The Roman town of Lucca

The Roman town of Lucca
Like all newly founded Roman towns, Lucca was built according to a regular plan in which the urban space was divided into rectangular blocks by orthogonal road axes, 'cardos' and 'decumani'. The occasional discovery of sections of ancient paving preserved underground, has allowed us to reconstruct the original plan of the ancient town and tell the standard measure of the blocks.
In the course of time there have been slight shifts and changes to the roadbeds; only in a few cases, especially in the south-west sector of the town, the ancient network of roads has been entirely replaced by a new layout.


Lucca Italia

State of preservation

The material remains of the Roman town's roads are not visible, but a large portion of today's streets follows the ancient layout with slight changes, so that we can affirm that it is well preserved and can be appreciated during a walk.
Today the Roman testimonies inside Lucca are the Piazza dell'Anfiteatro, which was rebuilt on the remains of the Roman amphitheater, dating back to the 2nd century. AD, the Roman Domus, also known as the "House of the child on the dolphin", from the name of the splendid high-relief found in the house, discovered in 2012. And finally that is what remains of the old city walls that can be seen near the Church of the Rose both inside and outside.

Historical Information

The main road axes, cardo and decumanus maximi, at the end of which the gates of the city (Roman walls) were to be found, are today reflected respectively in the alignments of Via Fillungo-Via Cenami and Via S. Paolino-Via S. Croce. Still to be seen is the pronounced change of direction in the cardo maximus at the northern exit of the town, after it crosses Via Nuova and before it reaches the amphitheatre. Other cardos, roads oriented along the north-south axis, well preserved in today's road net, are those corresponding to Via Galli Tassi, Via Burlamacchi, the alignment of Via Vittorio Veneto-Via Calderia and Via Fatinelli; the last cardo to the east was placed along Via delle Chiavi d'Oro and, although it is preserved only for a very short stretch, it has been identified thanks to the discovery of a portion of roadbed at the foot of Torre Guinigi.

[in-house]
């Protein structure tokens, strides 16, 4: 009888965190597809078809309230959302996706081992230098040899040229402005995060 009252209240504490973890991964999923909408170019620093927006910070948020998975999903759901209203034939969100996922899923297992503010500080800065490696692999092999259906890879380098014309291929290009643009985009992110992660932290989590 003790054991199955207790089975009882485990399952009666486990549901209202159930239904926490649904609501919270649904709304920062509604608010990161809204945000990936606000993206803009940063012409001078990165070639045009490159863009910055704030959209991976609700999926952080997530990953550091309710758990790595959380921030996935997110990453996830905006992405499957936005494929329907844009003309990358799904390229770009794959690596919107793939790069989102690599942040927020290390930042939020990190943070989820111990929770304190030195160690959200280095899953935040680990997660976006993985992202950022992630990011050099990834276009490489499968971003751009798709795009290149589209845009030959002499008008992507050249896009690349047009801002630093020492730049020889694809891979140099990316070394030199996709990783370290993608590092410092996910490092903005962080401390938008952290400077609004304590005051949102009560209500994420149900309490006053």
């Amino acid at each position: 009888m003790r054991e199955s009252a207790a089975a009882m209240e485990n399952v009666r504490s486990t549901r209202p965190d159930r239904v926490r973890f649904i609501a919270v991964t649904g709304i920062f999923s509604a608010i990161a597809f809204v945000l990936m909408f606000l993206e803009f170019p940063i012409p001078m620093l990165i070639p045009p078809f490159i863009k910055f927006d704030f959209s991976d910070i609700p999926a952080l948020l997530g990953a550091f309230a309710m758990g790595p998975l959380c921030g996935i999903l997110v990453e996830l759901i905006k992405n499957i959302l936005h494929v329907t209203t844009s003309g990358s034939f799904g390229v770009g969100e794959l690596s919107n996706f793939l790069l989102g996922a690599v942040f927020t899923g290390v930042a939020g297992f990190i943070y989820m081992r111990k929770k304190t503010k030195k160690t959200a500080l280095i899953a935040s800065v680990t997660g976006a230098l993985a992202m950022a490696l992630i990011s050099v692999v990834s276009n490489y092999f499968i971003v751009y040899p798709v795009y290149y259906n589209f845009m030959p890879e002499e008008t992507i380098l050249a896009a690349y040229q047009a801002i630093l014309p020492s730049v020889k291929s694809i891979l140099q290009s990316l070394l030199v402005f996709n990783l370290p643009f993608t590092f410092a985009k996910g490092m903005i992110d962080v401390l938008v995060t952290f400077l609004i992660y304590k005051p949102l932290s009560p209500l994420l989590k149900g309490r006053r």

The layout of the decumani, oriented along the east-west axis, is reflected by Via S. Giorgio, that to the east might have continued along the town wall and by the alignments of Via S. Giustina-Via Buia-Via S. Andrea and Via Vittorio Emanuele-Via del Battistero-Via Vallisneri.
The last decumanus to the south is no longer visible, but it is quite possible that this road axis was along the north side of the cathedral of S. Martino and of the church of S. Romano. The construction of both churches, the position of which still partly respected the ancient road layout, must have very soon given rise to a new, more appropriate, road plan.
The town's blocks were rectangular in form, 120 x 105 m. (i.e. 4 x 3 ½ actus according to Roman measures), with the exception of a central strip, designed to contain the forum, that measured 140 x 120 m.. The forum was situated in today's Piazza S. Michele, referred to as 'in foro' by Early Medieval documents; remains of public and religious buildings have been identified along the west side of the piazza, in the block limited by Via Di Poggio and Corte Portici.
Smaller and irregularly shaped blocks, conditioned by the layout of the walls, were to be found along the eastern and northern sides of the town; one of these, probably in the time of Augustus, was used for the construction of the theatre. The reconstruction of the ancient plan has shown the perfect consistence between urban layout and contemporary division of the fields (centuriation), also based on orthogonal axes: the definition of the town's road axes appears to have been based on a 'centurial decumanus', corresponding to the present day Corso Garibaldi, which is 120 m. away from the first urban decumanus, reconstructed along the northern alignment of the churches of S. Martino and S. Romano; the cardo maximus of the town, moreover, represents the urban prosecution of a centurial cardo.


  • SOMMELLA P., GIULIANI C. F., La pianta di Lucca romana, Roma 1974
  • CIAMPOLTRINI G., Aspetti della dinamica urbana a Lucca fra tarda repubblica e III secolo d.C., Contributi archeologici, in Città e monumenti dell'Italia antica, 1998


Recommended season: All the seasons
Era: Roman
District/Location: Lucca
District: Piana di Lucca


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